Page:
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Working For Yourself. What’s It Really Like?

Working for yourself – From a very early age I was the one who took the stray home, helped the injured bird, saved the mouse from the cat – I got my first job in kennels while I was still at school. Above all, I seemed to be the one who never mixed with the mainstream and always wanted to be different. I have vivid memories of working for a small car dealership in Mountsorrel, I pretty much rearranged the whole parts store much to the disgust of my manager. I was trying to take over. I got the sack! Every job where I worked in kennels, I would do the jobs I was asked and then more. I can remember one job in a boarding kennel, the owner said I did a great job of cleaning the yard as

I went above and beyond what I was asked to do and this is a skill people lack these days.

Leaving School

When I left school, I set up a business selling pet food, working for yourself was great then, this was way before the days of social media so I can imagine how hard it must have been to advertise, it was just the Leicester Mercury and the Post Office window in those days.

Kegworth, Leicestershire

When I moved to Kegworth in 1996, I got my 3rd proper job in kennels, although the guy I worked for was more like a dealer, it wasn’t a boarding kennels but it got me to where I am now as I started doing the same in 1999 – assessing dogs and supplying them to the Police & Prison Service, one dog called Storm became an arson detection dog in Ireland.

Moving to Lincolnshire

In 2001 I decided I wanted to move, looking back that took some balls. A new area, I didn’t know anyone, didn’t have a job and I had 7 dogs. Straight away I was continuing my work but streamlined it to rescuing English Springer Spaniels only, Lincoln ESS Rescue (LESSR) was born. Having a policy of never turning a dog away, by 2008 I was full to bursting but with no regrets and wrapped LESSR up and took in my last / rehomed my last (yeah right!). In July 2008 I had 26 dogs to vaccinate to comply with the kennel licence!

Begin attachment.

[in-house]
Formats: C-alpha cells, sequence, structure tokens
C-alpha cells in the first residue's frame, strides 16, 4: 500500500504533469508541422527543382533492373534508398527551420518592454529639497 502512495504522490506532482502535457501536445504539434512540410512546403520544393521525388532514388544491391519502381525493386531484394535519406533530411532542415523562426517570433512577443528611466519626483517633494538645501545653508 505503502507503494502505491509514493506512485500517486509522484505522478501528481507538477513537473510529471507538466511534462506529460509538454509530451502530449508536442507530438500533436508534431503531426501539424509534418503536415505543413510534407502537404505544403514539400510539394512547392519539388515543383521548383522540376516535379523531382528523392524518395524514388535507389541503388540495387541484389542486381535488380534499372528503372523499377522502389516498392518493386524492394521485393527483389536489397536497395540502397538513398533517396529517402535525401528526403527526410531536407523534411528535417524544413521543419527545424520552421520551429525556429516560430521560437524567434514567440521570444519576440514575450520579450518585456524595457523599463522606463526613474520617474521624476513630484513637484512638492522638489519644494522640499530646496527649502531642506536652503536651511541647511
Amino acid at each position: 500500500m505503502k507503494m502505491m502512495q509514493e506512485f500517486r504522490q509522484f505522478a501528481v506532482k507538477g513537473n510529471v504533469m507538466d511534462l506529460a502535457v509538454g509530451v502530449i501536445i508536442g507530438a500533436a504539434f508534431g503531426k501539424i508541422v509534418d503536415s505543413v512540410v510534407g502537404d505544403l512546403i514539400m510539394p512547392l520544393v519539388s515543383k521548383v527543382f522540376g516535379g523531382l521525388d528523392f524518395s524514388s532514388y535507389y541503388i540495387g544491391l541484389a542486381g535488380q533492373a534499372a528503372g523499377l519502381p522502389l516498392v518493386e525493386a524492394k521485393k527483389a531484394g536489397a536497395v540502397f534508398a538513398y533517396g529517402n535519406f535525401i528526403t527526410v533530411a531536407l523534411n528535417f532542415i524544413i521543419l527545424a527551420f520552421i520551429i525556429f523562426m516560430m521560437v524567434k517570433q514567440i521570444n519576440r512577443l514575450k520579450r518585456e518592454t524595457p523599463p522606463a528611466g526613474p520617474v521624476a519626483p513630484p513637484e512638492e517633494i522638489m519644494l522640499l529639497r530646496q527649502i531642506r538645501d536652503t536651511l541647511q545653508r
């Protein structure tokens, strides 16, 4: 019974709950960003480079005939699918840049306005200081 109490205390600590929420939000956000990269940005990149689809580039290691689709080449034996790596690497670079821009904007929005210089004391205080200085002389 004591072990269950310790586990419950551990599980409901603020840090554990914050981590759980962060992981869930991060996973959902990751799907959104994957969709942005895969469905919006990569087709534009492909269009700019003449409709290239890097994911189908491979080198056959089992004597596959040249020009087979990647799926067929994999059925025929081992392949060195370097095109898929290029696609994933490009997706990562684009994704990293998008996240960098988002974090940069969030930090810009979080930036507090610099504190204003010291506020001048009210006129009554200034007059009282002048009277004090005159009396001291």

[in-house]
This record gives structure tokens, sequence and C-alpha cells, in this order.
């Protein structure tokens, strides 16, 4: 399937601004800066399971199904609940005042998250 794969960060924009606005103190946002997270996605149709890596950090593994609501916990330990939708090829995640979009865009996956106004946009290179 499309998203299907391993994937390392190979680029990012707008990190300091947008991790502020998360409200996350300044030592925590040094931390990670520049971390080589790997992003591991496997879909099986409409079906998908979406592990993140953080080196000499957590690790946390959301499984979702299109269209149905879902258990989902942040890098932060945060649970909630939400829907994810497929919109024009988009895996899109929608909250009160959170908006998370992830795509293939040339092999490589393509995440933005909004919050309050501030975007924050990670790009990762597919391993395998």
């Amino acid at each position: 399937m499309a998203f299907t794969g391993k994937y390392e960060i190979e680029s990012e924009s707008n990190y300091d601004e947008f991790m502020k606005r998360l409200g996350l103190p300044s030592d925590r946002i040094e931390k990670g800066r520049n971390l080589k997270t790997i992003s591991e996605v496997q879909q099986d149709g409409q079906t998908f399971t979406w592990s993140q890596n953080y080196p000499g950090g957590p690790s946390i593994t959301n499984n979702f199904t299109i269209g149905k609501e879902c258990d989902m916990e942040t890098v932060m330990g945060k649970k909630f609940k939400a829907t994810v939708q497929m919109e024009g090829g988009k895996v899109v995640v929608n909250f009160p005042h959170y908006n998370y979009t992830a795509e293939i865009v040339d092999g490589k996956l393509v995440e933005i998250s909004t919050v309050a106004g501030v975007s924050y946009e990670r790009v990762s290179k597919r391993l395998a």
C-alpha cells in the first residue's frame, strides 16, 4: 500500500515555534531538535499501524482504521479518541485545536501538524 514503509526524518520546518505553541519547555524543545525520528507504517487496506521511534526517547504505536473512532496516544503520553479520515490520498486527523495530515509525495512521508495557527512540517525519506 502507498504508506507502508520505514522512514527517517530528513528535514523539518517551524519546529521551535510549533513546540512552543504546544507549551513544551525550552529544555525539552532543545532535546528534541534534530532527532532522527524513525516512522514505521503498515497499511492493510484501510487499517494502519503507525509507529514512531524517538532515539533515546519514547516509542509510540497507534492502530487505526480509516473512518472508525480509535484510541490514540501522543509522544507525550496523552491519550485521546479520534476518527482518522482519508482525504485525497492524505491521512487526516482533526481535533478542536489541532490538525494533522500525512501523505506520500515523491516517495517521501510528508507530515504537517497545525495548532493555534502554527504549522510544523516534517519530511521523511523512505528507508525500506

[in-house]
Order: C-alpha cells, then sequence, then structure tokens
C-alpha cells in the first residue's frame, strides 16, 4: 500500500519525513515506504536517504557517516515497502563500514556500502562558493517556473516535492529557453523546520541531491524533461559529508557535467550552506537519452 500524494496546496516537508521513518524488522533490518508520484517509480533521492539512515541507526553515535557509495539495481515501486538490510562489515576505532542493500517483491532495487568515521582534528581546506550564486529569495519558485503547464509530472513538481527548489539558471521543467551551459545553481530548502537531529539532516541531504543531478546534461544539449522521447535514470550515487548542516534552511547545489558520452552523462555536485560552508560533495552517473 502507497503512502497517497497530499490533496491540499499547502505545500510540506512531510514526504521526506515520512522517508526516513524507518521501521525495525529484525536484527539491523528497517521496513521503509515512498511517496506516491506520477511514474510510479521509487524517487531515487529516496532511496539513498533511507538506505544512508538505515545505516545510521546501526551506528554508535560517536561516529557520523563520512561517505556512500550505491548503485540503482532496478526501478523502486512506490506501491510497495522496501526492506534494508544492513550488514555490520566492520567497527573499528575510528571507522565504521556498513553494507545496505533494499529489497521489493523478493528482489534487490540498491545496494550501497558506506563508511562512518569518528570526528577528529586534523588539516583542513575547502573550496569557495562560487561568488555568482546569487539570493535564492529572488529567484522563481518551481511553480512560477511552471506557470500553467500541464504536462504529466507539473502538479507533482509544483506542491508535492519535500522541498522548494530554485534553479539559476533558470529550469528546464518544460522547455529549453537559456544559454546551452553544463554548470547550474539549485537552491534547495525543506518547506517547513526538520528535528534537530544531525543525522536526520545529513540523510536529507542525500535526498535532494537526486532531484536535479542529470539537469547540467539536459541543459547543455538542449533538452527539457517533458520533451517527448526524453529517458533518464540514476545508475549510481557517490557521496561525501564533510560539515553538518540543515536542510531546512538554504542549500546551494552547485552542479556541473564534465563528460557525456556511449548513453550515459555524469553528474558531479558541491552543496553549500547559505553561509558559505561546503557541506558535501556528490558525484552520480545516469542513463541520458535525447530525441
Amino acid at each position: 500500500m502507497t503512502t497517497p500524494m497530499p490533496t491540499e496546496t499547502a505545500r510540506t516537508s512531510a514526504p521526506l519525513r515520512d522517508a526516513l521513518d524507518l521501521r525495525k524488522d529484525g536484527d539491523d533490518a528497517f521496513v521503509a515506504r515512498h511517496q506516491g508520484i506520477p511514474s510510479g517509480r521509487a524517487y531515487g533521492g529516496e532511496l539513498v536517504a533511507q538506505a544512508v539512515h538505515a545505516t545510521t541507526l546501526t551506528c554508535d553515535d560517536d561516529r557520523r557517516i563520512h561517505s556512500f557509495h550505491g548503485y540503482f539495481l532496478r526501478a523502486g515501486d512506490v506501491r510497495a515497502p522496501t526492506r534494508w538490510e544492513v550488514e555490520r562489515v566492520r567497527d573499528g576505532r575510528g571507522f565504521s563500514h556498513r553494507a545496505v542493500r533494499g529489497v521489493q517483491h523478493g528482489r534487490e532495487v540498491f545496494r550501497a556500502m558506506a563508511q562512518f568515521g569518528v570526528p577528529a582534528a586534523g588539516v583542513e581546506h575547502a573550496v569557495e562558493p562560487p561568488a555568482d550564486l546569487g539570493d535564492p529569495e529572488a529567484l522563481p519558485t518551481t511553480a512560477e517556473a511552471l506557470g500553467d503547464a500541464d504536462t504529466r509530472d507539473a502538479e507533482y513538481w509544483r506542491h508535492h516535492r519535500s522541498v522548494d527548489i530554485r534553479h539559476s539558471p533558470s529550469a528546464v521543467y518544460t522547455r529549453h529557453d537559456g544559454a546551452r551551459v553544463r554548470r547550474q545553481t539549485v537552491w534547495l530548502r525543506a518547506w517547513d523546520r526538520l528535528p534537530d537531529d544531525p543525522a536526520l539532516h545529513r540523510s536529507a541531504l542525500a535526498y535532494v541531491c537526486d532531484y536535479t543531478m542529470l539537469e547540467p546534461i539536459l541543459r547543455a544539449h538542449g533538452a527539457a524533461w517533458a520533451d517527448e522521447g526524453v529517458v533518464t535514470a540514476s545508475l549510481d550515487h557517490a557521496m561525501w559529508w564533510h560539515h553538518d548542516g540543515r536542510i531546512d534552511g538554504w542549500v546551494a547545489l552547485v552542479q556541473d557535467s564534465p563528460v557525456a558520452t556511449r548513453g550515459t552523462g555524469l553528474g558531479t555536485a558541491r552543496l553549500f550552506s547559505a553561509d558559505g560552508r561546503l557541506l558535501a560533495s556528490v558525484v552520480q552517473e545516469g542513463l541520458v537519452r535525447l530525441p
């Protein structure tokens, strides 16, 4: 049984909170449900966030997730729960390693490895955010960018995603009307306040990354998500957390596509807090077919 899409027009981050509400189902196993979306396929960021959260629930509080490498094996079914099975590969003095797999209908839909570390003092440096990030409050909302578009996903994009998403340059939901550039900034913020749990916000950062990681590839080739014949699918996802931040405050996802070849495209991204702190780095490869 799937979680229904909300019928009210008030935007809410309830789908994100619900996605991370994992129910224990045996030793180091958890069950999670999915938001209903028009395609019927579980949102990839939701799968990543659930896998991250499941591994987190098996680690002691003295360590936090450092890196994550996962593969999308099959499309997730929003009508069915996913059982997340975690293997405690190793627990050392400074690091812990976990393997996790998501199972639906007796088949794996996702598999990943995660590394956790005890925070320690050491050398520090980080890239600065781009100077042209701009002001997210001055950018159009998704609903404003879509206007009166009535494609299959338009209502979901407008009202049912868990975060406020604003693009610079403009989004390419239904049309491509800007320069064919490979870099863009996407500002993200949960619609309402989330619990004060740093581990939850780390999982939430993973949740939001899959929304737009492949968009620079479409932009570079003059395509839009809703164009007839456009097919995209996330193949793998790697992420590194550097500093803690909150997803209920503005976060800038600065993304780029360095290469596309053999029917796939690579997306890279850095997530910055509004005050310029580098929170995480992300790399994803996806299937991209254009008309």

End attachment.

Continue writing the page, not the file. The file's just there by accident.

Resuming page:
2008 was the birth of Meg Heath Kennels at just 3 kennels, I did them up quickly and was soon up to 8 kennels.

Such a lot of work was needed, there was roofing, land purchase for parking and vehicle access to the paddock, painting, buying panels and general refurbishment works. During all of this time I had no one to help me, I did it on my tod.

Now I look back over the last 16 years and it hasn’t been easy. Times I’d literally just break down with the sheer volume of work I’d taken on, I still have done recently but I’m better at it and know what I can manage and what I can’t.


My biggest problem when orking for yourself is staff. I’ve had about 5 good ones in 9 years, they don’t stay, they move on for various reasons, 2 with health issues, one moved on to a better job for what she’d studied for, one had a life crisis and one still here who I’m interviewing to replace as she’s leaving now too.

I had one kennel maid who didnt last 3 hours because she said she didnt like using the hoover as it would scare the dogs.

Some of the shit I’ve had to put up with is unreal! Nowadays I don’t bother with staff, they are more trouble than they are worth. The stress from doing it all myself is less than the stress some people cause.

Time off

Getting time off is my second biggest problem now but when you have a dream job you have to make sacrifices, my sacrifice was my freedom.

When you own a boarding kennels, you sacrifice your freedom. It’s something you don’t really consider.

You don’t get holidays like everyone else but them I only enjoy UK holidays anyway, like going to the Lake District or Scotland. We are hoping to get away this year and look forward to the quiet times.

There that’s about it for now, but I hope to write more about what it’s like to own your own boarding kennels soon, stay tuned…

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Boarding Kennels – A Day in The Life

…a kennel maid & owner of boarding kennels.

What’s it really like working in Boarding Kennels? If you’ve never worked in kennels, you could be finding it hard to get a place. I’ve just had an opening for a kennel maid with over 125 applications. I’ve interviewed 6 people and still not found the right person. I had someone start on a trial and she lasted 3 hours all because she didn’t like being corrected, it’s called training, if you’re not told, you’ll never get it right.

So, today, doing the job of 2 people what exactly have I done?

Out on the yard at 0800 – no point in wearing yourself out working all hours – you won’t last! So 0800 it is.

Put my dogs out in the yard, wash down and do waters

Fresh waters in the house and out in the dog rooms

Mop out the luxury kennels, do waters

Prepare 3 kennels for check-ins

Wash down all the runs and rest of the boarder’s side of the yard and do their waters

Exercise all the boarder’s in 2 groups this morning

Mop house floors

Hang out dog bedding, bring in dry bedding

Exercise my own dogs

In between the above I have 3 check-ins / 4 dogs